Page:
The film was developed by the Environmental Transport Association (ETA) and is narrated by BBC News World Affairs Editor John Simpson.
The 40-minute film examines how road safety is an issue for all road users, whatever age and mode of travel. It aims to tackle road danger at its source and highlights the need to reduce the number of cars on the road.
The film also discusses the Stop de Kindermoord (stop the child murder) movement, which was set up in the Netherlands in the 1970’s to reduce the number of child road casualties. The group, whose first president was interviewed in the film, held bicycle demonstrations, occupied collision blackspots and organised special days where streets would be closed to allow children to play safely.
Dr Aldred, whose research involves examining cycling injury risk in London, said in the film: “We need to look at why we’ve created a society where it’s not seen as safe for children to play in their own streets because of motor vehicles. We need to change that lens and look at the source of danger – rather than say what the victim did wrong.”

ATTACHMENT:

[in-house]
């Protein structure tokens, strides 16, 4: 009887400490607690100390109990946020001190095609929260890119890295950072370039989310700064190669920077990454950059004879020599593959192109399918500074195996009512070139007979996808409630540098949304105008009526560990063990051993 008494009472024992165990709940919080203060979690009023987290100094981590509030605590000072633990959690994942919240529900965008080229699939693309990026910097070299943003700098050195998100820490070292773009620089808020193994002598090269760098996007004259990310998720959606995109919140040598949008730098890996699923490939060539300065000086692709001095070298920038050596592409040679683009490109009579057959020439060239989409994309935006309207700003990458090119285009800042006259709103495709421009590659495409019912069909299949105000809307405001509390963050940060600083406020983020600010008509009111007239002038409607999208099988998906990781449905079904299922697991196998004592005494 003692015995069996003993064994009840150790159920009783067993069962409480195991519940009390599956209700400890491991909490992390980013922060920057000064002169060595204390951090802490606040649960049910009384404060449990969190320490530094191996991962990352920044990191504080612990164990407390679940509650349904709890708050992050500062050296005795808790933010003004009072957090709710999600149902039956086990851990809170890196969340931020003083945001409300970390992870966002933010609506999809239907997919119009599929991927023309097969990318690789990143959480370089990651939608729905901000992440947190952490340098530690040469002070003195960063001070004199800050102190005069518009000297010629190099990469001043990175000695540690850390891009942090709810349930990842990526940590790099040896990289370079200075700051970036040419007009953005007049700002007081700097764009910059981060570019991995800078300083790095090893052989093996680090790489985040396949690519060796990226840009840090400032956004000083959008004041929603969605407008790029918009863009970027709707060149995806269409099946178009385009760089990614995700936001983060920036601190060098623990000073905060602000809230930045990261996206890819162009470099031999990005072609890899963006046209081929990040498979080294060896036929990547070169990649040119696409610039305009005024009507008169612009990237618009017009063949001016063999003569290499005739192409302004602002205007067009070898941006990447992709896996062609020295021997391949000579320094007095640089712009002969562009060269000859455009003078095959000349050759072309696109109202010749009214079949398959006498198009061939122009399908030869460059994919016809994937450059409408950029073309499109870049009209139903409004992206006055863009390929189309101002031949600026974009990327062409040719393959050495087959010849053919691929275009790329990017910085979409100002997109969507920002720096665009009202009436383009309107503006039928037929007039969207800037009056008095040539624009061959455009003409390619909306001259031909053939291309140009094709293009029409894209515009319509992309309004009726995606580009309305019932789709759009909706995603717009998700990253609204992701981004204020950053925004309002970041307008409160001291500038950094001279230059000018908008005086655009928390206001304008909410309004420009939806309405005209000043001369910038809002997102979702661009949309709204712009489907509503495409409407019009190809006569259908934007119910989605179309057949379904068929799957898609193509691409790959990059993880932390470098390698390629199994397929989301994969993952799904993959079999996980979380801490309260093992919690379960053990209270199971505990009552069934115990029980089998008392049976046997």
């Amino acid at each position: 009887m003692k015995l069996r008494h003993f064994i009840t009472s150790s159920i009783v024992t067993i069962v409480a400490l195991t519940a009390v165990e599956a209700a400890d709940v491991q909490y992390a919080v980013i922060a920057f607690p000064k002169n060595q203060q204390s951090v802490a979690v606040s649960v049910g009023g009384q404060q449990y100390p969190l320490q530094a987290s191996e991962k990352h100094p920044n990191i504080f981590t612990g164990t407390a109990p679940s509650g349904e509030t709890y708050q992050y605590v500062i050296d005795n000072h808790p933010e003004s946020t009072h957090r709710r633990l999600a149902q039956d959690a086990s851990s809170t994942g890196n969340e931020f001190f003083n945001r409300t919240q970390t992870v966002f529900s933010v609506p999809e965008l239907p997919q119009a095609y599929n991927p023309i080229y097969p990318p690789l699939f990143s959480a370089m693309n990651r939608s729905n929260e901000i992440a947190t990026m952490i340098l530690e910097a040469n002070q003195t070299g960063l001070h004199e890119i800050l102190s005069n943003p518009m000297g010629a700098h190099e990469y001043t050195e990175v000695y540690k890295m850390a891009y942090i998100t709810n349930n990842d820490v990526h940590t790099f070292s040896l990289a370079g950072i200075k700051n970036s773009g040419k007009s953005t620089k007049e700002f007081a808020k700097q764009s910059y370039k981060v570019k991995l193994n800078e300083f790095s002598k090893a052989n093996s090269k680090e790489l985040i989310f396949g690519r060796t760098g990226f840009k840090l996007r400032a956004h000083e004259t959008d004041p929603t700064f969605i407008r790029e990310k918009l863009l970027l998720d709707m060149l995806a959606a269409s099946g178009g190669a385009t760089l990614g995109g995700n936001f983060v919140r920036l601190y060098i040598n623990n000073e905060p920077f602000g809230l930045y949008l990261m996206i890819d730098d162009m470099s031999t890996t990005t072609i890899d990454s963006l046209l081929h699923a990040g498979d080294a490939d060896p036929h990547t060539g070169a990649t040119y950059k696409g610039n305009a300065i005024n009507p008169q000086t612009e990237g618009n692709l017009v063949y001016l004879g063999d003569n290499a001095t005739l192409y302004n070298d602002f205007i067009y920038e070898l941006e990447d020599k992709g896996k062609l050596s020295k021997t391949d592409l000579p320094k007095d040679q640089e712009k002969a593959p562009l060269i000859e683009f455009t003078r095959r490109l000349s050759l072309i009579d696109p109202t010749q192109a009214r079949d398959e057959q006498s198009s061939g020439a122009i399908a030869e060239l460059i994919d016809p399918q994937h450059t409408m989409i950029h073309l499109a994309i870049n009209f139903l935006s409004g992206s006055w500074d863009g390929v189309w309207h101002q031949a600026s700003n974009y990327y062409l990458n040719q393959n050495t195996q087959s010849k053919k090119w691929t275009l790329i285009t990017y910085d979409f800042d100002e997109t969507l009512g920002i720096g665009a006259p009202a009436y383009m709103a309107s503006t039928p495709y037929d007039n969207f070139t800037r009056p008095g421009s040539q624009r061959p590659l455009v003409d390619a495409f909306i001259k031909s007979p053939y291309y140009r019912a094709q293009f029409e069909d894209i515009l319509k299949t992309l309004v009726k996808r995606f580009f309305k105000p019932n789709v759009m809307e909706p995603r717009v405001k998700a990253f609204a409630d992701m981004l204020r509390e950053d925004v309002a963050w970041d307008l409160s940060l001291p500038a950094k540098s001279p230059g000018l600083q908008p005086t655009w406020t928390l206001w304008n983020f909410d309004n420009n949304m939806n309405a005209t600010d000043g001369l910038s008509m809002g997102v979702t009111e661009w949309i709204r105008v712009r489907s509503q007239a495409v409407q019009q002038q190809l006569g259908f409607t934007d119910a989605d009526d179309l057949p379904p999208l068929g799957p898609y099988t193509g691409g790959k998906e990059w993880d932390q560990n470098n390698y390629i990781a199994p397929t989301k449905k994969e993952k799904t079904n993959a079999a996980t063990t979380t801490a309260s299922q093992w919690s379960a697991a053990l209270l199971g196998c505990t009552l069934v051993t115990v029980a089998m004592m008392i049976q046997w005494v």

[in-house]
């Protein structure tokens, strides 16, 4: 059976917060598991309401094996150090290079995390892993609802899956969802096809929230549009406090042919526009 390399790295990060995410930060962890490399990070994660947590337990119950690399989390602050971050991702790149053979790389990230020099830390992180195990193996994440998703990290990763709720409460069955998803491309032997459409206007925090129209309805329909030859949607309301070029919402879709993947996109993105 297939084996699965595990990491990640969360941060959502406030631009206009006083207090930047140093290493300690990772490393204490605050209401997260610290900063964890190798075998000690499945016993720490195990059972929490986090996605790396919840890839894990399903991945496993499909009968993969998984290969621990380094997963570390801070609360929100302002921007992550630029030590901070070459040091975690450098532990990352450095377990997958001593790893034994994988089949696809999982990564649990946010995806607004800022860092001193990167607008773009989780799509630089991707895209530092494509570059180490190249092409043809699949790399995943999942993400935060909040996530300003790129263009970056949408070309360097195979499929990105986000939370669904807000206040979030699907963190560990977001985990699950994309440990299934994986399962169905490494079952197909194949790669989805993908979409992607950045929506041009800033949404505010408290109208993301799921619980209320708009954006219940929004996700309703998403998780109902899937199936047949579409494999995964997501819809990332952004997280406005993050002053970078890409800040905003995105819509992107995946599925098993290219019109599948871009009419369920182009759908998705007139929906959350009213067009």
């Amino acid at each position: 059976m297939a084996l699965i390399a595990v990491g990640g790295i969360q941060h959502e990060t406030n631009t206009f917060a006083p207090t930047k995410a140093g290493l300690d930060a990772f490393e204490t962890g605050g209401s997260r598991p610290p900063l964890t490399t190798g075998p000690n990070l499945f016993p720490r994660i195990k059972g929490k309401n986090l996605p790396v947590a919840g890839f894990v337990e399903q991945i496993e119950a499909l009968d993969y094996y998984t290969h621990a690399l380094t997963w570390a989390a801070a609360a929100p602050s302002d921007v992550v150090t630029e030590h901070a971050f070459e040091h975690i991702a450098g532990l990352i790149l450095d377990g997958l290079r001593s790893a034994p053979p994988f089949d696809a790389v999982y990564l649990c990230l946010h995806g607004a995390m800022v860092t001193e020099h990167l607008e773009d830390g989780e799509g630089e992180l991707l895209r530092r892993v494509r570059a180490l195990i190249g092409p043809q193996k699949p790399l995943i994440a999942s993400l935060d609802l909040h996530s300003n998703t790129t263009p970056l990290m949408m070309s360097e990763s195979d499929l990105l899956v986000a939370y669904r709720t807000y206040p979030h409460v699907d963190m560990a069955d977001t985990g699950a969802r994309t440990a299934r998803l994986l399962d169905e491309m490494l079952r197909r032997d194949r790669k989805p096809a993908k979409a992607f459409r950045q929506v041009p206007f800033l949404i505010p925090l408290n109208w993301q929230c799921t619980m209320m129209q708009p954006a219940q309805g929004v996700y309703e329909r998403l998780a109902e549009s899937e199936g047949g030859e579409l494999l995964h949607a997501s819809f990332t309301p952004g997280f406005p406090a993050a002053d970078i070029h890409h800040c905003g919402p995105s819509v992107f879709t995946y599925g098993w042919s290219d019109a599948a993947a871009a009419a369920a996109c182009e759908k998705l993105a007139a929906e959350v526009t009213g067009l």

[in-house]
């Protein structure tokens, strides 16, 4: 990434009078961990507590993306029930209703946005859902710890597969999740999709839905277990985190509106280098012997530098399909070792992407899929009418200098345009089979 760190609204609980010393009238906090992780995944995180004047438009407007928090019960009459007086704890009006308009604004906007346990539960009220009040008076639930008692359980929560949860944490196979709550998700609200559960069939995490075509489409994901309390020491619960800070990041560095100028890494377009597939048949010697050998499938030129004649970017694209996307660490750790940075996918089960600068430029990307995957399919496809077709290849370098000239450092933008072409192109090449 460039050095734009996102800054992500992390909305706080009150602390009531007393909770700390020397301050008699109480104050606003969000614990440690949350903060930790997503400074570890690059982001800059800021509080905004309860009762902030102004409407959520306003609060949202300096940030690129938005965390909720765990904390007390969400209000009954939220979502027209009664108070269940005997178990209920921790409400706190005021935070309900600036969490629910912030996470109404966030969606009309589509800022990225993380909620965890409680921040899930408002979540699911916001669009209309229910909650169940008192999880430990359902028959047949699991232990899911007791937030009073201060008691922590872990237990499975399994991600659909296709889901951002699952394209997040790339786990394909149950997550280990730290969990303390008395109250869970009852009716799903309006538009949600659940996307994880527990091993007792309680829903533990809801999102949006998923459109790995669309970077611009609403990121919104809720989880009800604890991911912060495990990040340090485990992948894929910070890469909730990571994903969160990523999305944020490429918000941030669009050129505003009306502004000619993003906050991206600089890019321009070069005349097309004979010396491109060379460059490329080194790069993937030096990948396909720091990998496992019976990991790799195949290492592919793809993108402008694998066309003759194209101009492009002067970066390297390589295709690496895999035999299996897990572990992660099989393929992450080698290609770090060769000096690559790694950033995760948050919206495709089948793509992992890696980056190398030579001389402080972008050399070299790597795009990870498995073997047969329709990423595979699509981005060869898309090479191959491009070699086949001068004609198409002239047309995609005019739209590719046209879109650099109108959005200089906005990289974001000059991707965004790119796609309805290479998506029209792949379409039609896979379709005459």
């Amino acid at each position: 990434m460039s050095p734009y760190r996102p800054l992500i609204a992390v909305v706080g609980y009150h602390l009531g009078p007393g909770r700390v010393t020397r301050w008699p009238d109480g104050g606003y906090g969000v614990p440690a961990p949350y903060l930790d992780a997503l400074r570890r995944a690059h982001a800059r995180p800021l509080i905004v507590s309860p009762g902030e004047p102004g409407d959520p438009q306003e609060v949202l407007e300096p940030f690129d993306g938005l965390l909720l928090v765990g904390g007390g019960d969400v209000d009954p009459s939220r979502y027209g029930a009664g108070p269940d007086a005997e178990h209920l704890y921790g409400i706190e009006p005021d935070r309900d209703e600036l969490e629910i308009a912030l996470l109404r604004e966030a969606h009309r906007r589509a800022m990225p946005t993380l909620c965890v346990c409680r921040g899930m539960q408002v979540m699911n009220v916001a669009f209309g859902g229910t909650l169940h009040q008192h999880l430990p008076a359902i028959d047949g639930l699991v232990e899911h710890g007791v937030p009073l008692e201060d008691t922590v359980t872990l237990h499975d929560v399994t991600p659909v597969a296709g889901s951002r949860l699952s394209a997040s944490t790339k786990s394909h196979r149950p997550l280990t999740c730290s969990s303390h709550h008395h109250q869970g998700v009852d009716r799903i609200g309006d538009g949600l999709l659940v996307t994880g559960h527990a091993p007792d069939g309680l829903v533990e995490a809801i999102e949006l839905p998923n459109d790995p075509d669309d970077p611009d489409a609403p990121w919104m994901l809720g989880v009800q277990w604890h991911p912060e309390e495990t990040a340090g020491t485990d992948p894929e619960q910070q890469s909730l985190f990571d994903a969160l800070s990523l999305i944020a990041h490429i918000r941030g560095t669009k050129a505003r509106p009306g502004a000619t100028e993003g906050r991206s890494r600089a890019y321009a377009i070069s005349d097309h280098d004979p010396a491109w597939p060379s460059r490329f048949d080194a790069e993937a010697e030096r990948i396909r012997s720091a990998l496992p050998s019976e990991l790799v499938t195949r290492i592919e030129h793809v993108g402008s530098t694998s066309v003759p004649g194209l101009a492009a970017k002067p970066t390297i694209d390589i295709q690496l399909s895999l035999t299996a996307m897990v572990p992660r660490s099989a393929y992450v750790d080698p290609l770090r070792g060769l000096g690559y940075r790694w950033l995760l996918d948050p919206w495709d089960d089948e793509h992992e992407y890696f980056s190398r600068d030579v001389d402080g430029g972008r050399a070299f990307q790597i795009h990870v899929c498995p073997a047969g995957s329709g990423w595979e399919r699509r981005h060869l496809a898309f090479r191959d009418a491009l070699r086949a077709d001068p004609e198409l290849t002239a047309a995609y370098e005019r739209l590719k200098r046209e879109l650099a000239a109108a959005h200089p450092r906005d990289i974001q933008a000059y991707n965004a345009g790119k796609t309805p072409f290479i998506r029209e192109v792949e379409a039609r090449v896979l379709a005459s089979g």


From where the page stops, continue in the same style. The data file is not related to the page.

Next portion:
The Environmental Transport Association is a carbon-neutral provider of vehicle breakdown, bicycle and travel insurance for those who are environmentally concerned. The ETA aims to raise awareness of the impact of transport on the environment and help to make positive changes in the travel habits of individuals and organisations.
Dr Aldred said about the film: “This is an important film that analyses how cars are often prioritised over people on our streets – at the expense of the most vulnerable, like children and older people. It shows there are reasons for optimism, though.
“In the 1970’s the Netherlands had the same problem, but campaigners there managed to turn the tide and start creating city streets that keep children safe rather than maximising motor traffic throughput.”